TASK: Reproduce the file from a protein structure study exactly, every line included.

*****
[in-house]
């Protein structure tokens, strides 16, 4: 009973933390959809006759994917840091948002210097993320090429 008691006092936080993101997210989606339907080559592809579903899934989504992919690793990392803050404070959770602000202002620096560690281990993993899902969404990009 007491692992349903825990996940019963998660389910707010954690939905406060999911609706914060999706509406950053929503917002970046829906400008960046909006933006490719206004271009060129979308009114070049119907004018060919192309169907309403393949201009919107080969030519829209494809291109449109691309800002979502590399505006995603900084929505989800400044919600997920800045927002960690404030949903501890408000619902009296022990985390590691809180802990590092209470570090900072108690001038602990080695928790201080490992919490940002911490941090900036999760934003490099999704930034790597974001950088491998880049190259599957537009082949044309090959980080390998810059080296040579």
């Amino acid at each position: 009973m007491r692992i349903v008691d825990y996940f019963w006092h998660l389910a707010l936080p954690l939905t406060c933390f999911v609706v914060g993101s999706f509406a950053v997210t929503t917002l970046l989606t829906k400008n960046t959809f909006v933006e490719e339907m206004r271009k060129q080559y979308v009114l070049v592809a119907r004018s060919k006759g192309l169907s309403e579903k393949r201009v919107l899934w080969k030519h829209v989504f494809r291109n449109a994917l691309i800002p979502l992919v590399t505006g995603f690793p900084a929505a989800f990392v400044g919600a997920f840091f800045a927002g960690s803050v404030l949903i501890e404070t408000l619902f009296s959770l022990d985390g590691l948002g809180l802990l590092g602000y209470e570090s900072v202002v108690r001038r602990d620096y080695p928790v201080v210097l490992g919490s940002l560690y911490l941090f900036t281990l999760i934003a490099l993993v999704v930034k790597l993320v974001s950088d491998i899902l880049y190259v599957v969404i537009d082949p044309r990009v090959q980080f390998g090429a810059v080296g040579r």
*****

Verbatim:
[in-house]
């Protein structure tokens, strides 16, 4: 009973933390959809006759994917840091948002210097993320090429 008691006092936080993101997210989606339907080559592809579903899934989504992919690793990392803050404070959770602000202002620096560690281990993993899902969404990009 007491692992349903825990996940019963998660389910707010954690939905406060999911609706914060999706509406950053929503917002970046829906400008960046909006933006490719206004271009060129979308009114070049119907004018060919192309169907309403393949201009919107080969030519829209494809291109449109691309800002979502590399505006995603900084929505989800400044919600997920800045927002960690404030949903501890408000619902009296022990985390590691809180802990590092209470570090900072108690001038602990080695928790201080490992919490940002911490941090900036999760934003490099999704930034790597974001950088491998880049190259599957537009082949044309090959980080390998810059080296040579």
């Amino acid at each position: 009973m007491r692992i349903v008691d825990y996940f019963w006092h998660l389910a707010l936080p954690l939905t406060c933390f999911v609706v914060g993101s999706f509406a950053v997210t929503t917002l970046l989606t829906k400008n960046t959809f909006v933006e490719e339907m206004r271009k060129q080559y979308v009114l070049v592809a119907r004018s060919k006759g192309l169907s309403e579903k393949r201009v919107l899934w080969k030519h829209v989504f494809r291109n449109a994917l691309i800002p979502l992919v590399t505006g995603f690793p900084a929505a989800f990392v400044g919600a997920f840091f800045a927002g960690s803050v404030l949903i501890e404070t408000l619902f009296s959770l022990d985390g590691l948002g809180l802990l590092g602000y209470e570090s900072v202002v108690r001038r602990d620096y080695p928790v201080v210097l490992g919490s940002l560690y911490l941090f900036t281990l999760i934003a490099l993993v999704v930034k790597l993320v974001s950088d491998i899902l880049y190259v599957v969404i537009d082949p044309r990009v090959q980080f390998g090429a810059v080296g040579r």